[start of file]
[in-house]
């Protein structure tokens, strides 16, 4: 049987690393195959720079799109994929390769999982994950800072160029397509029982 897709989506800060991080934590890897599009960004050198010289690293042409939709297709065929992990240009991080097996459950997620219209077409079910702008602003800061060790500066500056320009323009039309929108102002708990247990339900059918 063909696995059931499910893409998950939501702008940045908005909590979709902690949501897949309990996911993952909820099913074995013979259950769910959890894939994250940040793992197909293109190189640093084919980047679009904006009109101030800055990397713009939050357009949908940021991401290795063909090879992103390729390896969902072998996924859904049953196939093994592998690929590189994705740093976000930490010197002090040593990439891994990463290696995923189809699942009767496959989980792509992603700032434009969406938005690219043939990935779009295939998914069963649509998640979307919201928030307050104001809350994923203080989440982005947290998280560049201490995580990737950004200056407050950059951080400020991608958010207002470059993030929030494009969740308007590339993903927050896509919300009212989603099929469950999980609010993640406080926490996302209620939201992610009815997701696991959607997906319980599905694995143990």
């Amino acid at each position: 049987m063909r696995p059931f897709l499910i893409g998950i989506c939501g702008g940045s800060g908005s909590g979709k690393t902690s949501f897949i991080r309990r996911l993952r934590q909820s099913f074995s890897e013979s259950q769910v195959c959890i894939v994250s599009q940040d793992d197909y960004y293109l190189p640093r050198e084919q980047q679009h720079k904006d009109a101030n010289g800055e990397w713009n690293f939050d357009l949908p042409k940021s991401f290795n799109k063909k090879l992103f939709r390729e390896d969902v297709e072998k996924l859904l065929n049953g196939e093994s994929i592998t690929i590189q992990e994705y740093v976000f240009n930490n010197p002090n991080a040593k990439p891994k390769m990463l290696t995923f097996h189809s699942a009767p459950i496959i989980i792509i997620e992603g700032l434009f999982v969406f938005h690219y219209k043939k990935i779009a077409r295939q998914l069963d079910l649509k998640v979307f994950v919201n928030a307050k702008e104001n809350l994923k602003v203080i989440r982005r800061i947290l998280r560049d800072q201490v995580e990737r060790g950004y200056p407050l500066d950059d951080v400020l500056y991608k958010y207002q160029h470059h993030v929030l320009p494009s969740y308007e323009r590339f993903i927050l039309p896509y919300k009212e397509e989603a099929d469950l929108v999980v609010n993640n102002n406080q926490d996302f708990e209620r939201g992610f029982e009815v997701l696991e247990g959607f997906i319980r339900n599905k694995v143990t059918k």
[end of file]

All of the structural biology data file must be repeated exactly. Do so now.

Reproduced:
[in-house]
């Protein structure tokens, strides 16, 4: 049987690393195959720079799109994929390769999982994950800072160029397509029982 897709989506800060991080934590890897599009960004050198010289690293042409939709297709065929992990240009991080097996459950997620219209077409079910702008602003800061060790500066500056320009323009039309929108102002708990247990339900059918 063909696995059931499910893409998950939501702008940045908005909590979709902690949501897949309990996911993952909820099913074995013979259950769910959890894939994250940040793992197909293109190189640093084919980047679009904006009109101030800055990397713009939050357009949908940021991401290795063909090879992103390729390896969902072998996924859904049953196939093994592998690929590189994705740093976000930490010197002090040593990439891994990463290696995923189809699942009767496959989980792509992603700032434009969406938005690219043939990935779009295939998914069963649509998640979307919201928030307050104001809350994923203080989440982005947290998280560049201490995580990737950004200056407050950059951080400020991608958010207002470059993030929030494009969740308007590339993903927050896509919300009212989603099929469950999980609010993640406080926490996302209620939201992610009815997701696991959607997906319980599905694995143990």
């Amino acid at each position: 049987m063909r696995p059931f897709l499910i893409g998950i989506c939501g702008g940045s800060g908005s909590g979709k690393t902690s949501f897949i991080r309990r996911l993952r934590q909820s099913f074995s890897e013979s259950q769910v195959c959890i894939v994250s599009q940040d793992d197909y960004y293109l190189p640093r050198e084919q980047q679009h720079k904006d009109a101030n010289g800055e990397w713009n690293f939050d357009l949908p042409k940021s991401f290795n799109k063909k090879l992103f939709r390729e390896d969902v297709e072998k996924l859904l065929n049953g196939e093994s994929i592998t690929i590189q992990e994705y740093v976000f240009n930490n010197p002090n991080a040593k990439p891994k390769m990463l290696t995923f097996h189809s699942a009767p459950i496959i989980i792509i997620e992603g700032l434009f999982v969406f938005h690219y219209k043939k990935i779009a077409r295939q998914l069963d079910l649509k998640v979307f994950v919201n928030a307050k702008e104001n809350l994923k602003v203080i989440r982005r800061i947290l998280r560049d800072q201490v995580e990737r060790g950004y200056p407050l500066d950059d951080v400020l500056y991608k958010y207002q160029h470059h993030v929030l320009p494009s969740y308007e323009r590339f993903i927050l039309p896509y919300k009212e397509e989603a099929d469950l929108v999980v609010n993640n102002n406080q926490d996302f708990e209620r939201g992610f029982e009815v997701l696991e247990g959607f997906i319980r339900n599905k694995v143990t059918k």